– Red Bridges has set up their mobile stand, Little Red’s, at the American Legion World Series

– A former fish camp in Gastonia is turning its focus to barbecue after a change in ownership and a new name – Ray Nathan’s Barbecue

– Does the Texas barbecue taxonomy need updating?

– BBQ at The Catering Kitchen is seemingly becoming a must-stop spot in the Atlanta-area (Cumming, to be exact)

– Also in Atlanta, B’s Cracklin’ BBQ will now be available at Atlanta Hawks games at Phillips Arena this season

– Scotty McCreery is looking forward to eating some eastern NC barbecue on his way to headlining the Watermelon Festival in Winterville this weekend

– ICYMI:

– The rapidly franchising Mighty Quinn’s may be opening a Washington, DC location soon

– In other barbecue franchising news, Rodney Scott’s has announced the location for the forthcoming Birmingham store; after the build of a cinder block pit and some minor interior work it could open as early as late October

– The hashtag says it all

Rodney Scott’s BBQ – Charleston, SC (Speedy’s take)

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Name: Rodney Scott’s BBQ
Date: 8/1/18
Address: 1011 King St, Charleston, SC 29403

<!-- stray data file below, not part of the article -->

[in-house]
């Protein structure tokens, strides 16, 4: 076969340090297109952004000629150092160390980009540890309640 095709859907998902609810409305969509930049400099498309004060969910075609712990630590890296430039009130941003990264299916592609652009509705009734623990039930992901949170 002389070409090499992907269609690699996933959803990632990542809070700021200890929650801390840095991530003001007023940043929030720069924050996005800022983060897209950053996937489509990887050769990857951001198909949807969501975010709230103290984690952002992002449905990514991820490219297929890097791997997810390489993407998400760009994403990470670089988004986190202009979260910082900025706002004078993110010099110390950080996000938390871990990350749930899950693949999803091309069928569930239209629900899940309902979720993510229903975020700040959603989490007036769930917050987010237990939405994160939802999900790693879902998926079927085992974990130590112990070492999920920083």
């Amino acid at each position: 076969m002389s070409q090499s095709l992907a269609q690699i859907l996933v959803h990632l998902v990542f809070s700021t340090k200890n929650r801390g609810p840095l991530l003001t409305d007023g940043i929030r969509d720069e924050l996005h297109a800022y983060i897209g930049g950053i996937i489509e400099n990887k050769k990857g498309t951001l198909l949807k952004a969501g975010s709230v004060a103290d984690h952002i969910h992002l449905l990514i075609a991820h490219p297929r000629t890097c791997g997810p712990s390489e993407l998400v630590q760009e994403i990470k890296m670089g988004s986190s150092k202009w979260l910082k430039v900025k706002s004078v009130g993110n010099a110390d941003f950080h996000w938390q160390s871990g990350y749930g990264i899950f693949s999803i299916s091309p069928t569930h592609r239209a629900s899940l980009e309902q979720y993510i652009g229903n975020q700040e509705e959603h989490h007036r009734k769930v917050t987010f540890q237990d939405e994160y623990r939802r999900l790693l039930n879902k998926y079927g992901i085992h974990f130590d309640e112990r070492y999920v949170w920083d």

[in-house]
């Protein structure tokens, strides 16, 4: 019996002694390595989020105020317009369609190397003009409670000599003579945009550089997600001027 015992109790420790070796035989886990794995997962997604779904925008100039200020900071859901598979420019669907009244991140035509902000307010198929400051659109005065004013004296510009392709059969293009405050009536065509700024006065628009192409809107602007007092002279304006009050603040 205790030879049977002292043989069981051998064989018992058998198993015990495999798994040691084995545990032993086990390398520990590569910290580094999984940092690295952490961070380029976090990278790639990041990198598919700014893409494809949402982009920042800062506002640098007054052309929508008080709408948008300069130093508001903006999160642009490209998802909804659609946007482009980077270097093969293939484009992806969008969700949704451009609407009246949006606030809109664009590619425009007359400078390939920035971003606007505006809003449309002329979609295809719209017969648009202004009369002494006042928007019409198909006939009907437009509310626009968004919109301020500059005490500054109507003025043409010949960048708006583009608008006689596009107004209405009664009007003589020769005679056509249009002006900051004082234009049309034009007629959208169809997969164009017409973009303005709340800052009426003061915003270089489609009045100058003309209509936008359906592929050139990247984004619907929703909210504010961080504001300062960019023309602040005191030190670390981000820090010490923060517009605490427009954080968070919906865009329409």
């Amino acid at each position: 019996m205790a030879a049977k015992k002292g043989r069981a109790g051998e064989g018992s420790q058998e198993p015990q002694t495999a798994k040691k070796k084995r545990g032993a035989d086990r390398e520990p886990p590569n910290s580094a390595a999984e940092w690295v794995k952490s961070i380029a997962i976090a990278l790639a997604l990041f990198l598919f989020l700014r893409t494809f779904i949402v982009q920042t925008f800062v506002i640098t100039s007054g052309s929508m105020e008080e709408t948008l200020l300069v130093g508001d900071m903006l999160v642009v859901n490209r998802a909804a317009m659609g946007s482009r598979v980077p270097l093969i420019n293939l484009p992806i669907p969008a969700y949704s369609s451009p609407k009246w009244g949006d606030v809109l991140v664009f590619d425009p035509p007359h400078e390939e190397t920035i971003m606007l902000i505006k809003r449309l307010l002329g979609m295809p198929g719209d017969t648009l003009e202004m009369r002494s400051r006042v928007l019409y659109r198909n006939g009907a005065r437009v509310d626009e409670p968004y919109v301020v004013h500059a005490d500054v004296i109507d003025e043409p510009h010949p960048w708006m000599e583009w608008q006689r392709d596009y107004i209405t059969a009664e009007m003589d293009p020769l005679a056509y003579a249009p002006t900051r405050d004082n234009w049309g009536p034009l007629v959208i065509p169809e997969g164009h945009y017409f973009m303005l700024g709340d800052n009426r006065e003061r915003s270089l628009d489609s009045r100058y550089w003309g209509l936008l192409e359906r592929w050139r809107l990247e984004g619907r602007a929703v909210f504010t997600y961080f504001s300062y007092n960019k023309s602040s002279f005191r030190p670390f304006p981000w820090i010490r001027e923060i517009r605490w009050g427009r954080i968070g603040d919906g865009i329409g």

Order: Pork and Rib Combo, fries/hush puppies, 6 smoked wings) (link to menu)
Price: $20 (combo), $6 (wings)

Speedy: Recently, I took a trip to Charleston with the extended family, so I knew I had to convince my brother and cousins to leave behind the wives and kids for a few hours to hit eat some ‘cue and drink some brews. Our first stop was Rodney Scott’s BBQ.

Of course I had heard of Rodney Scott before, but I had never been to either his Hemingway or Charleston location, so to say I was excited was a bit of an understatement. I knew I had to try both the pork and the ribs, and thankfully there was a combo plate on the menu, so despite the fact that I knew I had a second lunch coming up, I knew what I had to do. The best part – real-life Bro picked up the check. Just kidding – (spoiler alert!) the chopped pork was the best part, but the Bro paying was the second best part.